“If our work is rightly done, He will come at the set and appointed time. How, where or when He will come is none of our concern. Our work is to do our utmost and on as large a scale as possible to bring about right human relations, for His coming depends upon our work.”

(No, it doesn’t, actually.) Pastors Rick Warren, Brian McLaren, and Robert Schuller (to name a few) have gone on record saying similar. Here is a quote from Rick Warren’s best-selling book, The Purpose Driven Life:

“When the disciples wanted to talk about prophecy, Jesus quickly switched the conversation to evangelism. He wanted them to concentrate on their mission in the world. He said in essence, ‘The details of my return are none of your business. What is your business is the mission I’ve given you. Focus on that!’”

Can you imagine if the disciples had accepted the mindset that prophecy was unimportant? Should the early Church have disregarded Jesus’ warning of incoming judgment in the Olivet Discourse? (Don’t know how to answer that question? By the end of this course, you will.)

Some have said it will be one way or another; The world is fascinated with prophecies about the end days. Global cooling—no, wait, make that global warming—nuclear war (entirely possible), pandemics, solar flares, planet-killing asteroids, alien invasion, bee extinction, etc. In the west, the curious fascination with “death by zombie apocalypse” grew to such a pitch through fictional movies and television shows that the U.S. Center for Disease Control even came out with guidance on what to do in the event of a zombie attack. Of course, they were being playful, but I offer it as further proof we seem to be in love with dreams of our own demise.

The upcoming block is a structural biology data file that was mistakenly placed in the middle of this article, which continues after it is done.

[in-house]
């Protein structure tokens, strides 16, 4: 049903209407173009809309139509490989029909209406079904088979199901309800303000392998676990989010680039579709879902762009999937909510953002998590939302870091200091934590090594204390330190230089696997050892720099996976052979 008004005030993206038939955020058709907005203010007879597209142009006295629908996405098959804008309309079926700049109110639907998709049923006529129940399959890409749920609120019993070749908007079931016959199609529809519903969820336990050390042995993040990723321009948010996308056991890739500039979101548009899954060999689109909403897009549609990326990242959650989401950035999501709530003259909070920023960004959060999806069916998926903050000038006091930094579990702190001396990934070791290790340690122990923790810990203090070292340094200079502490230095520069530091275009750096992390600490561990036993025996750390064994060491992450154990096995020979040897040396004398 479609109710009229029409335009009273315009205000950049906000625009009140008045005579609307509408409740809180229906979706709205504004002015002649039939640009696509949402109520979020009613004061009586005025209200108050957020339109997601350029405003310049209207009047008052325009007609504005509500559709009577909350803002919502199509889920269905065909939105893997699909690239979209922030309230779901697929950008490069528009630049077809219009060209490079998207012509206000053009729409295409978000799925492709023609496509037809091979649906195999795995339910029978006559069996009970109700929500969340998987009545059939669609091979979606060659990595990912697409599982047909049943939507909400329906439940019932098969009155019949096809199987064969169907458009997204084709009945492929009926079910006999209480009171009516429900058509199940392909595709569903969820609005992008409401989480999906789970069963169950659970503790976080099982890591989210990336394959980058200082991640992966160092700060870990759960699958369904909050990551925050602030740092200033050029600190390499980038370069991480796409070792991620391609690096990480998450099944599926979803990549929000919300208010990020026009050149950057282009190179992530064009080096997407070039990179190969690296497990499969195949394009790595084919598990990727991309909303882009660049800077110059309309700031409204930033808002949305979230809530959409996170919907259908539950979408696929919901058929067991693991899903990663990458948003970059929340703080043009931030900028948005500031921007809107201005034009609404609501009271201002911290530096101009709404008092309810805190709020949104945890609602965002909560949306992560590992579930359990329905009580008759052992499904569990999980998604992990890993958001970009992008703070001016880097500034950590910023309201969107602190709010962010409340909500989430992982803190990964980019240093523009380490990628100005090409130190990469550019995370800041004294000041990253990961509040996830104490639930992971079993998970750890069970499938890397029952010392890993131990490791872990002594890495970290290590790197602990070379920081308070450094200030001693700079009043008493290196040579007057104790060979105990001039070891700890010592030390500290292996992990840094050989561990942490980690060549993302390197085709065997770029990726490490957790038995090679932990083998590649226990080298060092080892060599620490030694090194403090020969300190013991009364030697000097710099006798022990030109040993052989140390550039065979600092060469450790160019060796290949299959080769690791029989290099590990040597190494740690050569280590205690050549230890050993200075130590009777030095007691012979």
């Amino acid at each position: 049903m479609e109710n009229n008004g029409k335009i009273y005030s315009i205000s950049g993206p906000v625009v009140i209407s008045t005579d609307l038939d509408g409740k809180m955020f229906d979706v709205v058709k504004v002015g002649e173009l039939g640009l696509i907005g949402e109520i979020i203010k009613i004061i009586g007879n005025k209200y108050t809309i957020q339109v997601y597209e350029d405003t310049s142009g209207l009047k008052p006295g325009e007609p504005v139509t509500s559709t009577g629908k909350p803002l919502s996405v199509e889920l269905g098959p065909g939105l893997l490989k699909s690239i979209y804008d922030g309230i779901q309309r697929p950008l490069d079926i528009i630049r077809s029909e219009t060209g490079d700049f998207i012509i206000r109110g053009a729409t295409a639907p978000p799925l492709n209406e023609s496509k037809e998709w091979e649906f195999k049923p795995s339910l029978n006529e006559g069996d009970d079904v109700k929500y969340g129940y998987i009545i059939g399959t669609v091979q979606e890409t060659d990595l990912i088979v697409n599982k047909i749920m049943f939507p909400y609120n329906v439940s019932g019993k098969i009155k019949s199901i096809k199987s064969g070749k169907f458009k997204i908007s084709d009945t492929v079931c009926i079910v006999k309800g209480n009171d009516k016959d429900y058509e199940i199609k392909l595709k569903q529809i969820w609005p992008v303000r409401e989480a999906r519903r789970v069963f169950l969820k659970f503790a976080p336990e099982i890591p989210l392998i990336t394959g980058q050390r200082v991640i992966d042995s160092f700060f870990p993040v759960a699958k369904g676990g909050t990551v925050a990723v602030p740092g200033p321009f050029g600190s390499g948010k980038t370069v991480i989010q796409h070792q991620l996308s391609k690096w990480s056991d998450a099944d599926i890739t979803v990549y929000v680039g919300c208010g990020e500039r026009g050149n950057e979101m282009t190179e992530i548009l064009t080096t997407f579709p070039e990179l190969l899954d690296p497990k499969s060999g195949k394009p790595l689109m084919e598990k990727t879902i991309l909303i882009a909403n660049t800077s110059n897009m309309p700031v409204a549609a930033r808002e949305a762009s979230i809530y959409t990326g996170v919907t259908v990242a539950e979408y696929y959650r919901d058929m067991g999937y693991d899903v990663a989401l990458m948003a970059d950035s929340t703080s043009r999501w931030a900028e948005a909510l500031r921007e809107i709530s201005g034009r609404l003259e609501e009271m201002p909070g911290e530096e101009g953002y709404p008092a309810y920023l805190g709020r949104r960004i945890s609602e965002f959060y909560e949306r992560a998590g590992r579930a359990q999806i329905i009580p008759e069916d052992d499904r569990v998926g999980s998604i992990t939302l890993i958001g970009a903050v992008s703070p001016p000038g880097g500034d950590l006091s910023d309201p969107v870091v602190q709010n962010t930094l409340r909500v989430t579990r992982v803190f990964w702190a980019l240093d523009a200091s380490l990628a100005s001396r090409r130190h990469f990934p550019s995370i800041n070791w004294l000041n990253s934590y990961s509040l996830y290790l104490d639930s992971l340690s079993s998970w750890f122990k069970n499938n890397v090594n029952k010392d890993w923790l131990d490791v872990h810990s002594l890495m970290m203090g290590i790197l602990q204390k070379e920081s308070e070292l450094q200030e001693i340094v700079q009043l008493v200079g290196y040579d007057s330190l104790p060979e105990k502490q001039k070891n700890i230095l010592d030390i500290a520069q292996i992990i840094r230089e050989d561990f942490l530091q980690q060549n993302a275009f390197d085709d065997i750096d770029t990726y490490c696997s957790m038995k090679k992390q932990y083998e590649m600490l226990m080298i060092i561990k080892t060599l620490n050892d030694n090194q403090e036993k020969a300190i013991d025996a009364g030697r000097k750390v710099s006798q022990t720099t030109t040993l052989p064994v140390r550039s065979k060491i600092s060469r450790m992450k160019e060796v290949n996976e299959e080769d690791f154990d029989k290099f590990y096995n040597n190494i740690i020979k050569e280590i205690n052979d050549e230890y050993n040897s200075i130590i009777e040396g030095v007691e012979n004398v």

Some have said Jesus was wrong; Here is a direct quote from pages 97 and 98 of the book, The World’s Last Night, written in 1960:

"Say what you like," we shall be told, "the apocalyptic beliefs of the first Christians have been proved to be false. It is clear from the New Testament that they all expected the Second Coming in their own lifetime. And worse still, they had a reason, and one which you will find very embarrassing. Their Master had told them so. He shared, and indeed created, their delusion. He said in so many words, 'this generation shall not pass till all these things be done.' And he was wrong. He clearly knew no more about the end of the world than anyone else."

“It is certainly the most embarrassing verse in the Bible.”